MILAN – Italy’s economy shrank by 0.8 percent in the first quarter, the official data agency Istat said Monday confirming an earlier estimate that showed the country’s recession deepening.
Istat also revised down to 1.4 percent the contraction on a 12-month comparison compared to an earlier estimate of 1.3 percent.
Italy’s economy has been shrinking since the third quarter of 2011.
The main reasons for the first-quarter contraction were a 0.6-percent fall in consumption from the previous quarter and a 3.6-percent drop in investment.
Imports also fell 3.6 percent and exports went down 0.6 percent, Istat said. The economy has been hit by a series of draconian austerity plans and a rise in unemployment to over 10 percent.
Istat has forecast the economy will continue to shrink in the second quarter before recovering in the second half of the year. The government is forecasting an overall contraction of 1.2 percent this year but the International Monetary Fund predicts it will shrink 1.9 percent.
Separately, Spain’s grinding economic misery will get worse this year, despite the country’s request for a European financial lifeline of up to $125 billion to save its banks, Prime Minister Mariano Rajoy said Sunday.
A day after the country conceded it needed outside help following months of denying it would seek assistance, Rajoy said more Spaniards would lose their jobs in a country where one out of every four are already unemployed.
"This year is going to be a bad one," Rajoy said Sunday in his first comments about the rescue since it was announced the previous evening by his economy minister.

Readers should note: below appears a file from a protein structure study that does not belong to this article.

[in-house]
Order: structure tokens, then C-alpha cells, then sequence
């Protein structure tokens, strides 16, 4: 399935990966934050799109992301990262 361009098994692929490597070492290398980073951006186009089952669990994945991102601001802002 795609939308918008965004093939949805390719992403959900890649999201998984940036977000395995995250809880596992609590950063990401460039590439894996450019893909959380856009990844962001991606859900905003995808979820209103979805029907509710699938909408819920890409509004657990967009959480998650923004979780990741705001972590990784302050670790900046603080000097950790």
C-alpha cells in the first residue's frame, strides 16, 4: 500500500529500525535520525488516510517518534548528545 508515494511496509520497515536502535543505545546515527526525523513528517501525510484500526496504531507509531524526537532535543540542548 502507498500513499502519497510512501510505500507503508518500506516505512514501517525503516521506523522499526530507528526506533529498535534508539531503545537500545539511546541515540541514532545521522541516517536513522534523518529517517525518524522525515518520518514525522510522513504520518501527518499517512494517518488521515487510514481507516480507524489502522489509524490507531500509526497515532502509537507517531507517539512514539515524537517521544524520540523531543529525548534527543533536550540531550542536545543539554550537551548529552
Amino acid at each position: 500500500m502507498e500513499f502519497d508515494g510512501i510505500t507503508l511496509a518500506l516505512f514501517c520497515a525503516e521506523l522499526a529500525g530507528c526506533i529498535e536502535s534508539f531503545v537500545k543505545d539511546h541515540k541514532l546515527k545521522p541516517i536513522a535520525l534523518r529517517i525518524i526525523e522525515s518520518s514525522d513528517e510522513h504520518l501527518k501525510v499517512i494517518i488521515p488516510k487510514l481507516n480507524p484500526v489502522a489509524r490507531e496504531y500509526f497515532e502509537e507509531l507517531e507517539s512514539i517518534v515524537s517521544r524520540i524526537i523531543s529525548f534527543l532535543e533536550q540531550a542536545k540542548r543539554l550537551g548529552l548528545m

The conservative prime minister added that the economy, stuck in its second recession in three years, will still contract the previously predicted 1.7 percent in 2012, even with the help. Spain Saturday became the fourth - and largest - of the 17 countries that use Europe’s common currency to request a bailout.
This is a big blow to a nation that a few years ago took pride as the continent’s economic superstar only to see it become the hot spot in the eurozone debt crisis. Its economy is the eurozone’s fourth largest after Germany, France, and Italy.
Although Spain has not yet said how much money it would seek, the Eurogroup - finance ministers of the 17-country eurozone, of which Spain is a member – said in a statement Saturday that it was prepared to lend up to €100 billion.
The funds, which will come from one of 3 pools of emergency financing that eurozone countries can access, will be sent to Spanish government’s Fund for Orderly Bank Restructuring, which would then use the money to strengthen the country’s teetering banks. – AFP